And suddenly I was awestruck again.

Periodically, I am annoyed with the Valley for the same reasons that I love the Lehigh Valley. But today I felt enamored.

The Lehigh Valley, in part because of its proximity to the ports of New Jersey and the cities of New York and Philadelphia, and the local highway infrastructure connecting it everywhere, attracts a wide variety of businesses while hosting some economic mainstays—like Air Products, Just Born Candy, Martin Guitar and Crayola.

We have two major hospital networks competing madly locally— St. Luke’s and Lehigh Valley Hospital.

But the region, despite having three cities just about touching (and Allentown, with its population of more than 122,000, is the third largest city in the state), is amazingly small. It’s not that hard to travel from one end to the other and people seem to know everyone, especially in the business world.

Or maybe it just feels that way to me because I spent 15 years as a local journalist.

So, here I am in the meeting, immediately recognized as the former Development Manager for ProJeCt of Easton, helping sell this two-year-old non-profit to a potential major funder.

I even dressed up for the Zoom— and then the person we were meeting dialed in, so I got to put on makeup for my stoned cats.

But because of the “smallness” of the Lehigh Valley, this very busy executive took more time than she had to to meet with us. As a result, we all left with an increased understanding.

We have a better fundraising plan regarding this corporation and this person learned more about how all the anti-trafficking organizations here in the Valley work together.

But what impressed me was the willingness of this individual to work with the “little guy.” That is something that makes me proud to live in the Lehigh Valley.

The rescued kittens have been neutered

I rambled quite a bit on that earlier bit.

Today, the teenager and I left the house at 7:30 to transport the kittens to FURR for a low-cost neutering.

Stephanie, the woman from FURR we have been working with, was even kind enough to place Fog and Misty on the backseat of her car with their cat carriers facing each other instead of in the big cat pile of carriers in the back of the car.

That made me happy. That the brothers could see each other.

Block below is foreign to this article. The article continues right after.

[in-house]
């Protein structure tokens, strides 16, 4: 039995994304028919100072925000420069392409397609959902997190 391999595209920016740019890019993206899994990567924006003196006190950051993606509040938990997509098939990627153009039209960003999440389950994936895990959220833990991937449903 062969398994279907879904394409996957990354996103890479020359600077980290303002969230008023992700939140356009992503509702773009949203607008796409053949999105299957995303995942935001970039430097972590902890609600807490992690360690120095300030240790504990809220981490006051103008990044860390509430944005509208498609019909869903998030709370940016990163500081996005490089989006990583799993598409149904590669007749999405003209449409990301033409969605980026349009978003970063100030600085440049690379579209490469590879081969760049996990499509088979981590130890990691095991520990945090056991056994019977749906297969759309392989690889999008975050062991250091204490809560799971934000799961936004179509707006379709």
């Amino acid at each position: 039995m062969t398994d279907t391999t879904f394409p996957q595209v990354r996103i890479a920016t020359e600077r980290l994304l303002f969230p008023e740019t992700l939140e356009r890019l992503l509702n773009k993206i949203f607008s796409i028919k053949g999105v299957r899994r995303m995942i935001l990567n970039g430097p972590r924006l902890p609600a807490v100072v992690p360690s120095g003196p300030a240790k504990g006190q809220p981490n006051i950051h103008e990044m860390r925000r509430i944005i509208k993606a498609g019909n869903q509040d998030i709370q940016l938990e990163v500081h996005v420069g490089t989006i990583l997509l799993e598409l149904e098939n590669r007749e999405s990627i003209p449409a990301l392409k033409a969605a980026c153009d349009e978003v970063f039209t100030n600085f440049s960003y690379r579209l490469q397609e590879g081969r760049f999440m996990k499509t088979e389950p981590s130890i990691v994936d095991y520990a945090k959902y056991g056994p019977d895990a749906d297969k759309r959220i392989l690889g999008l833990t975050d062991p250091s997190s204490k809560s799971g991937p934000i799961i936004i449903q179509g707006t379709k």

On the way home, I stopped at Grocery Outlet as the teenager had announced that cheap instant coffee was garbage and we were going to need more Nescafé.

(For more details on this, see yesterday’s post: Nescafe Capers)

And then the teenager filled out an adoption/foster application with FURR on her phone in the parking lot.

Because we need more menagerie.

Oz enjoyed being my main baby today while the kittens were gone.

And I also did my nails.

Matte silver

And it seemed like it took forever until it was time to retrieve the boys. They are both about 9 3/4 pounds. They are Feline Leukemia negative. They have their shots now, nails trimmed, flea meds and deworming.

And they are ridiculously mellow and stoned right now. I think Fog fell asleep with his head in the water bowl.

And here’s some stoned cat videos:Fog doesn’t want to come out

Misty coming out

An easier Monday

I struggle a lot with my birthday and holidays. I always have the best hopes and best intentions but somehow my mood often sours.

My birthday is Wednesday.

And the fact that I have three major grants due this Friday doesn’t help.

And I’m disappointed that my boss hasn’t approved my vacation for next week.

But today took an unexpected turn…

I drank too much coffee, consumed too much sugar (a sour cream doughnut and too many jelly beans), and somehow managed to draft two of those grants today.

Now I’m sure I will be asked to redraft and revise five times by Friday… but part of me hopes maybe I could take my birthday off. Maybe I can have a vacation.

The teenager left for her grandmother’s this afternoon and I miss her. In part because I had a good day and I want to share my good mood with her.

Her grandmother and her father are really the only two people she sees with this lockdown so I hope she appreciates the change of scenery. She’s supposed to bake me a lemon cardamom cake.

After work, I reorganized some cupboards while watching the last season of The Great on Hulu.

I went for a walk with my neighbor.

I helped another nonprofit with their CDBG grant— the same one I wrote for my agency today.

I made myself this platter for a light supper:

And I received emails that my birthday purchases to myself have mostly shipped.

I also got a text from CVS that my prescription is ready which is exciting on many levels.

  1. I thought my prescription didn’t have any refills left. And I was literally staring in the bottle wondering if I had enough to make it to my doctor appointment scheduled for June 2.
  2. CVS sent me a coupon for a free nail polish on my birthday. A sexist notion really— but I like free things. And I should start doing my nails again since I won’t be able to get a manicure for a while.
  3. I have a $25 CVS gift card.

So, for a Monday, it was a mighty fine day.